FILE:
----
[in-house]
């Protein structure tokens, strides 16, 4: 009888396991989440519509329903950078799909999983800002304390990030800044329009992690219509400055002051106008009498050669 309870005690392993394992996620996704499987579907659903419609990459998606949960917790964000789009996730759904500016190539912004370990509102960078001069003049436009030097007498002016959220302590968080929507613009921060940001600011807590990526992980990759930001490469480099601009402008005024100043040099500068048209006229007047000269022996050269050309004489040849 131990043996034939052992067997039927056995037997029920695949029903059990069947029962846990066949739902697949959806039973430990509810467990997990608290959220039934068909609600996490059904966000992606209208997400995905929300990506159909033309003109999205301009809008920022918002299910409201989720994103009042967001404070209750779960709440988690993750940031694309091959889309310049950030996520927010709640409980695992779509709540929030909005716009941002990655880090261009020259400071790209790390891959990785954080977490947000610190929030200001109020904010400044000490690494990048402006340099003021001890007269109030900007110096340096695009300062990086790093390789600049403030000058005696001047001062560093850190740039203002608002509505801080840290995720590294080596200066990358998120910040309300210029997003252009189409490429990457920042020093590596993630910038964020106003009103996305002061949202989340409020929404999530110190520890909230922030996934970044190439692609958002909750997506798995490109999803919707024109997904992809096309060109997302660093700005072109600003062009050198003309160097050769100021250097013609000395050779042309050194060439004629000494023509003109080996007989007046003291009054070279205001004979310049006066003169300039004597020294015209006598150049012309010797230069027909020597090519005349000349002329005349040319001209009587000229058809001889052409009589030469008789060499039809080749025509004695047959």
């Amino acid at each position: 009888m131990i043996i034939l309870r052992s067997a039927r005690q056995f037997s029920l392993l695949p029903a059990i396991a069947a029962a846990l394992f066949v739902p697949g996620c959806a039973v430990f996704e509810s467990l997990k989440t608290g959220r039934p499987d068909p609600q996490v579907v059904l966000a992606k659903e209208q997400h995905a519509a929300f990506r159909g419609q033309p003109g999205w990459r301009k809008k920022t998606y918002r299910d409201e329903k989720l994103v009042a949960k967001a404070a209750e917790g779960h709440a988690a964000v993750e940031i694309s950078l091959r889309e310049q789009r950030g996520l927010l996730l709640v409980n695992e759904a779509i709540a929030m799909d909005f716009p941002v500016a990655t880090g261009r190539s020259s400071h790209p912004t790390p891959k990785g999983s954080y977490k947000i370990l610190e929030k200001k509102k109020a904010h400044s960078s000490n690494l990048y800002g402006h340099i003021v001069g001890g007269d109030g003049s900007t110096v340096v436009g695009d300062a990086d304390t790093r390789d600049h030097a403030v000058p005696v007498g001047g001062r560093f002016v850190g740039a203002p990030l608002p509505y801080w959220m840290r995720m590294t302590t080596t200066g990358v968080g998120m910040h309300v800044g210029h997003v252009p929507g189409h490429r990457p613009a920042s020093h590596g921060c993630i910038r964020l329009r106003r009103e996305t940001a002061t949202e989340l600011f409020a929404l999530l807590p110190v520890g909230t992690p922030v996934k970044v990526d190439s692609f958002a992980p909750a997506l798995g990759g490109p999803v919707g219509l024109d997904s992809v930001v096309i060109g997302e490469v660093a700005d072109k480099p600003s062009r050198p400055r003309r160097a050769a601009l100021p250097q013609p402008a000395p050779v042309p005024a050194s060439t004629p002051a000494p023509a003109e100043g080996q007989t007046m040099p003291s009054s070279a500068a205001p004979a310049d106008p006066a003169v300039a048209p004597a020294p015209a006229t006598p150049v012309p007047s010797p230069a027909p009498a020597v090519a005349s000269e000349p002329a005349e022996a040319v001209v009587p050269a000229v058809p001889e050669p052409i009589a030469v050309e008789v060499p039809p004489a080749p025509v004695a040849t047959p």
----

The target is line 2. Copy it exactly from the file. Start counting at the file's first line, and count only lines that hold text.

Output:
């Protein structure tokens, strides 16, 4: 009888396991989440519509329903950078799909999983800002304390990030800044329009992690219509400055002051106008009498050669 309870005690392993394992996620996704499987579907659903419609990459998606949960917790964000789009996730759904500016190539912004370990509102960078001069003049436009030097007498002016959220302590968080929507613009921060940001600011807590990526992980990759930001490469480099601009402008005024100043040099500068048209006229007047000269022996050269050309004489040849 131990043996034939052992067997039927056995037997029920695949029903059990069947029962846990066949739902697949959806039973430990509810467990997990608290959220039934068909609600996490059904966000992606209208997400995905929300990506159909033309003109999205301009809008920022918002299910409201989720994103009042967001404070209750779960709440988690993750940031694309091959889309310049950030996520927010709640409980695992779509709540929030909005716009941002990655880090261009020259400071790209790390891959990785954080977490947000610190929030200001109020904010400044000490690494990048402006340099003021001890007269109030900007110096340096695009300062990086790093390789600049403030000058005696001047001062560093850190740039203002608002509505801080840290995720590294080596200066990358998120910040309300210029997003252009189409490429990457920042020093590596993630910038964020106003009103996305002061949202989340409020929404999530110190520890909230922030996934970044190439692609958002909750997506798995490109999803919707024109997904992809096309060109997302660093700005072109600003062009050198003309160097050769100021250097013609000395050779042309050194060439004629000494023509003109080996007989007046003291009054070279205001004979310049006066003169300039004597020294015209006598150049012309010797230069027909020597090519005349000349002329005349040319001209009587000229058809001889052409009589030469008789060499039809080749025509004695047959």